>Review of 1998
Games of the Year
So out of all the games (FPS and otherwise) that have been released in the last twelve months, which are the ones that stood out?
Fargo has a couple of definite favourites - "Shogo shows a lot of promise with the new net patch and all the tools being released, and Half-Life knocked me out in single player and continues to be fun in deathmatch. I can't wait to see the Half-Life mods..."
But there is one game that beats even Half-Life. All Fargo would tell us was "Zelda on the N64 Ownz me".
Gestalt's game of the year was "Thief : The Dark Project"
"Where other games like Half-Life and Unreal claimed to be revolutionary, Thief delivered. It's a whole different style of play to anything else out there, with most of the levels being easiest to complete if you sneak around in the shadows, picking off the guards one at a time, or even better just sneaking in and out without anybody knowing you were there!"
"It can be a little tedious at times as the pace is very slow - the running speed in Thief seems slower than walking in Quake, taking on more than one or two guards at once is generally suicidal, and you have to spend most of the time hiding in dark corners and sneaking around on tip toe. But if you're patient the game is incredible - the story and atmosphere are more immersive than any of the other games I've seen this year, and the game is fun and truly innovative."
Mix prefered Heretic II (which Gestalt bought two weeks ago and still hasn't got around to installing!) -
"Is it because of the gorgeous architecture and the furious action, or is it because it runs better than any recent game on my paltry system? I'm not sure, but the deathmatch is loads of fun with the over-the-top spells alongside the quick and satisfying violence of the blade."
Joost is another Heretic II convert - "I thought I wouldn't like it at first, but it turned out to be a refreshing change to the shooter scene."
This year has also seen a lot of changes amongst game developers. As Mix says, it's been a year of "start-ups and break-ups. Crack.com going under while ION Storm still lumbers on somehow. It all goes to show that this business is a fickle one, and nothing is stable when it comes to game development."
Fragmaster agrees - "So many startup companies have formed this year, does this lead to a dilution of the industry talent pool? Only time will tell. But we're already seeing people leaving recent startups to form other startups, and that certainly isn't good."
Gestalt is worried as well - "There's been an explosion in the number of 'start-ups' this year. It seemed like almost every week brought a new mass-defection, with the likes of Cavedog, Blizzard, Lucas Arts, IonStorm and Ritual haemorrhaging talent. I'm sure we'll see a lot of the smaller companies and new start-ups going under in 1999 unfortunately..."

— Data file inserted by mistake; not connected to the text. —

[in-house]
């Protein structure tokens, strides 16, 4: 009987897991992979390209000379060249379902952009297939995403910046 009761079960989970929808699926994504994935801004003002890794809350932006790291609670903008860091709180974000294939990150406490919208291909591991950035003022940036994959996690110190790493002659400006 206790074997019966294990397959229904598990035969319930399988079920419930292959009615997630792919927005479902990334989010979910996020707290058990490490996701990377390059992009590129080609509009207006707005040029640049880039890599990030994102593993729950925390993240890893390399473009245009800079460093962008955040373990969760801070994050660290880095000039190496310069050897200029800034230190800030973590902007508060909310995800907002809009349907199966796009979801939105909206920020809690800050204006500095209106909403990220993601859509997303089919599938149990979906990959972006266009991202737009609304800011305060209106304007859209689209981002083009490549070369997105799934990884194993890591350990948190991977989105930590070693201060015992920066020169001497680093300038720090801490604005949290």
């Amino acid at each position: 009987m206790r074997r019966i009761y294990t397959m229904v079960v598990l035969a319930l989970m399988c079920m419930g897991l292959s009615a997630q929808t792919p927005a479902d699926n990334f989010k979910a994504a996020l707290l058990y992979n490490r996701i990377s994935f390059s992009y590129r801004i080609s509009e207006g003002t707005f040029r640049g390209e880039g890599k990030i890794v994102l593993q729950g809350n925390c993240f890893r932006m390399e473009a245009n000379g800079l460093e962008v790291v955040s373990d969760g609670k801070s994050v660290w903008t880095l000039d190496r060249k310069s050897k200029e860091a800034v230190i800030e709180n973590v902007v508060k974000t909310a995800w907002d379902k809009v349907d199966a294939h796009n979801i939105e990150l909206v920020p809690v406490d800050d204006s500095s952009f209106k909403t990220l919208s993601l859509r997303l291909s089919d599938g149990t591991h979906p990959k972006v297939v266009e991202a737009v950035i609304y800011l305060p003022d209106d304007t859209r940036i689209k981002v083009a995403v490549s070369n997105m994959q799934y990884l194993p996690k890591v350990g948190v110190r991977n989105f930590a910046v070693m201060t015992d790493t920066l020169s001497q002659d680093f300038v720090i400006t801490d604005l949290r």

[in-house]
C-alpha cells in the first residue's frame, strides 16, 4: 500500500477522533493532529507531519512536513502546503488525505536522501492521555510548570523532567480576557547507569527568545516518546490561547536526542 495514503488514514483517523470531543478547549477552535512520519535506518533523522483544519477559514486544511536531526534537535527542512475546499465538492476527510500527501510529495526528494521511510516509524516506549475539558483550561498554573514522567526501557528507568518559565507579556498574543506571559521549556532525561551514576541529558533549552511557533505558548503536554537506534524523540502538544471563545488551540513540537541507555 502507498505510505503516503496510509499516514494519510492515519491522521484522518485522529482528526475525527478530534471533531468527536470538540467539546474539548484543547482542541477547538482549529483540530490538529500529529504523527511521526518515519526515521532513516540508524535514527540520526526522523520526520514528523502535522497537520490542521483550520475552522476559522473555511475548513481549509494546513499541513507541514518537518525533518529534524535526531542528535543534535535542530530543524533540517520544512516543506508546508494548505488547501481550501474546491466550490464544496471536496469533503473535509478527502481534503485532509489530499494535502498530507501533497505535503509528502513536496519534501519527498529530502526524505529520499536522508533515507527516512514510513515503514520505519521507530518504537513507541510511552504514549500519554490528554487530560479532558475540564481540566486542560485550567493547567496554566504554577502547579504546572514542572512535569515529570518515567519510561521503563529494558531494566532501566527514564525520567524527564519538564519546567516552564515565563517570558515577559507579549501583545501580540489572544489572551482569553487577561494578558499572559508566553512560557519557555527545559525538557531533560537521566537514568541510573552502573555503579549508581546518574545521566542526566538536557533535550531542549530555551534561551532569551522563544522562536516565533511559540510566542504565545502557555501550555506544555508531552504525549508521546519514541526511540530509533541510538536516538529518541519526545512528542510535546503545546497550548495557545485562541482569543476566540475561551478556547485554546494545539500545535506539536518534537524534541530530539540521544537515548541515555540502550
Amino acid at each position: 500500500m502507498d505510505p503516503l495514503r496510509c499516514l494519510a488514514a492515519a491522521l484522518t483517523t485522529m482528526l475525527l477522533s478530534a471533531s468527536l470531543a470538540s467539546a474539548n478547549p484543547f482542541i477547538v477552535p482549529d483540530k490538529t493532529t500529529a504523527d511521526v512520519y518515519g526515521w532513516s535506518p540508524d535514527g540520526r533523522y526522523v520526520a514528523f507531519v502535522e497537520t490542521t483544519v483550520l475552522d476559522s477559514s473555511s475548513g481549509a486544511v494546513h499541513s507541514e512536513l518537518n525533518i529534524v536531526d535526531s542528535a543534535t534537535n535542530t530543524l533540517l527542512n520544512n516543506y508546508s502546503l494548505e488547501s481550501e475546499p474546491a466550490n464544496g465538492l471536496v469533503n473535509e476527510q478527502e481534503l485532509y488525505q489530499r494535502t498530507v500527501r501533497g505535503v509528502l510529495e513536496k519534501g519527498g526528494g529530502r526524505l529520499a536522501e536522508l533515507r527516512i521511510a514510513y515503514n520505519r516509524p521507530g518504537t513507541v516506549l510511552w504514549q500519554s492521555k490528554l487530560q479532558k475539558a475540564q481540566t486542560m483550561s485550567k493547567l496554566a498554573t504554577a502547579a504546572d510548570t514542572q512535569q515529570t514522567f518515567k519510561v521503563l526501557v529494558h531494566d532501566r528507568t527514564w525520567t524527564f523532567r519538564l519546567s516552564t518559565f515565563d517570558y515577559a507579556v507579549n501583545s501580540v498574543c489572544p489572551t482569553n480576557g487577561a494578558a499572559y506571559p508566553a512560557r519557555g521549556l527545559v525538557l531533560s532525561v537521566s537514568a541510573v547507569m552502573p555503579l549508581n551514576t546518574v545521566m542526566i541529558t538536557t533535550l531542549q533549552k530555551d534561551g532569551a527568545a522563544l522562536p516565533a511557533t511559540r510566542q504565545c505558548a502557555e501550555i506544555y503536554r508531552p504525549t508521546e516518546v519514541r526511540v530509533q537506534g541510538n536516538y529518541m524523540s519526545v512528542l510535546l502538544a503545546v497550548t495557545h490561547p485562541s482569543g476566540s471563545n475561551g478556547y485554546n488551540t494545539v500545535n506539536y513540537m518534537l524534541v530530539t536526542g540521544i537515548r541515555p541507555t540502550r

On a more positive note, although id is still following a relatively "lassez faire" policy when it comes to the gaming community, many other developers have taken a more active role... Fargo explains -
"One trend I noticed (and really appreciated!) was the amount of developer and publisher support for the fan community. It used to be that nobody paid attention to the web, but Quake/id Software changed all that, and it's been the most dramatic in the last twelve months."
"Now companies like Monolith are totally stoked about keeping the online fans happy and helping web sites cover their games ... it's wild. And great for the fans."
Of course the FPS glut has led to problems - "You need a certain number of fans following an individual game to make the mod/editing scene etc. worthwhile."
Gestalt agrees - "With so many great games to choose from, it's certain that some will fall by the wayside. Despite the continuing lack of source code or support from Valve and the ridiculous situation where the only patch for the game so far wasn't available for European players, Half-Life looks like the game that is going to survive."
"Shogo is fun as well - we're already seeing some great little mods appearing for it, and Monolith's hands-on approach to the community can only help. Some of the other games like Blood II and Sin risk falling by the wayside though, and the less we say about Klingon Honor Guard the better... ;-)"
The Year That Was
1998 has been one hell of a year, as Bastard says -
"I don't think ANYTHING turned out the way I expected it to! One thing is certain - 1998 was a phenomenal
year for action games and for GameSpy. 3 Million GameSpy users can't
And with a strong line-up of games due for release in 1999, many of them set to support GameSpy out of the
box, it looks like being another great year for gamers...